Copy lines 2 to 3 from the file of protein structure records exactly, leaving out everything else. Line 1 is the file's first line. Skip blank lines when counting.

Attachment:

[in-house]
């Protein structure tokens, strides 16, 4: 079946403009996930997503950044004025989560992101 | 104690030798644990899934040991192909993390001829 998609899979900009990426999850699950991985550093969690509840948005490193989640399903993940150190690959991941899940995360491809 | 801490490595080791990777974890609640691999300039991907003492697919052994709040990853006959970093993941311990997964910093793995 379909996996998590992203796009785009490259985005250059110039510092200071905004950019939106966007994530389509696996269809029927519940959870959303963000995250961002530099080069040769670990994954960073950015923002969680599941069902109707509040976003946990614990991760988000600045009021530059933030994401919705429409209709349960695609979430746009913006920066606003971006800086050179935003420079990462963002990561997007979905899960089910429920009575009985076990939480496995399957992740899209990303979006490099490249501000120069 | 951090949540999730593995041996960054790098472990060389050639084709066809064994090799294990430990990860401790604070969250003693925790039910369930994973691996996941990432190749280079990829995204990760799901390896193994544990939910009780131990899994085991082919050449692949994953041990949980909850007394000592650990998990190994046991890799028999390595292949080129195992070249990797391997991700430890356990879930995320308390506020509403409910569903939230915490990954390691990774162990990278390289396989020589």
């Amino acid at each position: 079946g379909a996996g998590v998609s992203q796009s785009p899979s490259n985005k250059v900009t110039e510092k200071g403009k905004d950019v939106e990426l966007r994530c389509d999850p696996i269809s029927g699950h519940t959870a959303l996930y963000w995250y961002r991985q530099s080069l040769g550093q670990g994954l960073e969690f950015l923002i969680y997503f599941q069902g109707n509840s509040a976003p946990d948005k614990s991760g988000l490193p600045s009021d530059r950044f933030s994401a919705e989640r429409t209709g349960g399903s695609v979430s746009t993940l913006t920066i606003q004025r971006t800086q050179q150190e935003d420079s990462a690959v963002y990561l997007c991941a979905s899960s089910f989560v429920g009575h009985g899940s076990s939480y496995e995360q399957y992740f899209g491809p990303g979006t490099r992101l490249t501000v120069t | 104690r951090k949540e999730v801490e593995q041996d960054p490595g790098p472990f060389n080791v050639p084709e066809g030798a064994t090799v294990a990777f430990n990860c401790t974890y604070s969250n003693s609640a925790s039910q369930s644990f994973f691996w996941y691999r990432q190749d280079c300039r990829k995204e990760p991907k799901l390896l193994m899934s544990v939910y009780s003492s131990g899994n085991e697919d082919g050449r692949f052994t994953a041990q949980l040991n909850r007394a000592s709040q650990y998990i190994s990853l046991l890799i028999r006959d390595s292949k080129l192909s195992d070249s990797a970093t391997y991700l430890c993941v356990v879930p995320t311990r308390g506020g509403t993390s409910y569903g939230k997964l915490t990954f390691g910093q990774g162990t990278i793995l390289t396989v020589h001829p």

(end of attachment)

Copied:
């Protein structure tokens, strides 16, 4: 079946403009996930997503950044004025989560992101 | 104690030798644990899934040991192909993390001829 998609899979900009990426999850699950991985550093969690509840948005490193989640399903993940150190690959991941899940995360491809 | 801490490595080791990777974890609640691999300039991907003492697919052994709040990853006959970093993941311990997964910093793995 379909996996998590992203796009785009490259985005250059110039510092200071905004950019939106966007994530389509696996269809029927519940959870959303963000995250961002530099080069040769670990994954960073950015923002969680599941069902109707509040976003946990614990991760988000600045009021530059933030994401919705429409209709349960695609979430746009913006920066606003971006800086050179935003420079990462963002990561997007979905899960089910429920009575009985076990939480496995399957992740899209990303979006490099490249501000120069 | 951090949540999730593995041996960054790098472990060389050639084709066809064994090799294990430990990860401790604070969250003693925790039910369930994973691996996941990432190749280079990829995204990760799901390896193994544990939910009780131990899994085991082919050449692949994953041990949980909850007394000592650990998990190994046991890799028999390595292949080129195992070249990797391997991700430890356990879930995320308390506020509403409910569903939230915490990954390691990774162990990278390289396989020589």
């Amino acid at each position: 079946g379909a996996g998590v998609s992203q796009s785009p899979s490259n985005k250059v900009t110039e510092k200071g403009k905004d950019v939106e990426l966007r994530c389509d999850p696996i269809s029927g699950h519940t959870a959303l996930y963000w995250y961002r991985q530099s080069l040769g550093q670990g994954l960073e969690f950015l923002i969680y997503f599941q069902g109707n509840s509040a976003p946990d948005k614990s991760g988000l490193p600045s009021d530059r950044f933030s994401a919705e989640r429409t209709g349960g399903s695609v979430s746009t993940l913006t920066i606003q004025r971006t800086q050179q150190e935003d420079s990462a690959v963002y990561l997007c991941a979905s899960s089910f989560v429920g009575h009985g899940s076990s939480y496995e995360q399957y992740f899209g491809p990303g979006t490099r992101l490249t501000v120069t | 104690r951090k949540e999730v801490e593995q041996d960054p490595g790098p472990f060389n080791v050639p084709e066809g030798a064994t090799v294990a990777f430990n990860c401790t974890y604070s969250n003693s609640a925790s039910q369930s644990f994973f691996w996941y691999r990432q190749d280079c300039r990829k995204e990760p991907k799901l390896l193994m899934s544990v939910y009780s003492s131990g899994n085991e697919d082919g050449r692949f052994t994953a041990q949980l040991n909850r007394a000592s709040q650990y998990i190994s990853l046991l890799i028999r006959d390595s292949k080129l192909s195992d070249s990797a970093t391997y991700l430890c993941v356990v879930p995320t311990r308390g506020g509403t993390s409910y569903g939230k997964l915490t990954f390691g910093q990774g162990t990278i793995l390289t396989v020589h001829p």